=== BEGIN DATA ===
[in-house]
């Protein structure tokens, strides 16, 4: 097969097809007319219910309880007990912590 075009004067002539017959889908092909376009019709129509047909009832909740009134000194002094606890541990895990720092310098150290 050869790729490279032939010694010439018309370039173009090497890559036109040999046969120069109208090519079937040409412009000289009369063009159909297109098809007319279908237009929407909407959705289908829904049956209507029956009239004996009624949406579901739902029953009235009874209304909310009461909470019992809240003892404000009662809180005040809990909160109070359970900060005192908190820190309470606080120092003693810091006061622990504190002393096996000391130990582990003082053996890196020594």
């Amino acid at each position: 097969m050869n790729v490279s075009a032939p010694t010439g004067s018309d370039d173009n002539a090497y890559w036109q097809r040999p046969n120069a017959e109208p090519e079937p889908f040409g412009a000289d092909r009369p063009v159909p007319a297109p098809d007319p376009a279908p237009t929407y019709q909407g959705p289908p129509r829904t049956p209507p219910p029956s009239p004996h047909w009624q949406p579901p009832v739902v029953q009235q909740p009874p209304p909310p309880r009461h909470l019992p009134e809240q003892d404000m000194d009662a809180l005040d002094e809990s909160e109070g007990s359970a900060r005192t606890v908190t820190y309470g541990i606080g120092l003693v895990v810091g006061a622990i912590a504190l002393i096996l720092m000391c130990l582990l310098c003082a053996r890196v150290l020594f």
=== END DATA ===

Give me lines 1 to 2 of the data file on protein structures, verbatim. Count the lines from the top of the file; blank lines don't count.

[in-house]
């Protein structure tokens, strides 16, 4: 097969097809007319219910309880007990912590 075009004067002539017959889908092909376009019709129509047909009832909740009134000194002094606890541990895990720092310098150290 050869790729490279032939010694010439018309370039173009090497890559036109040999046969120069109208090519079937040409412009000289009369063009159909297109098809007319279908237009929407909407959705289908829904049956209507029956009239004996009624949406579901739902029953009235009874209304909310009461909470019992809240003892404000009662809180005040809990909160109070359970900060005192908190820190309470606080120092003693810091006061622990504190002393096996000391130990582990003082053996890196020594």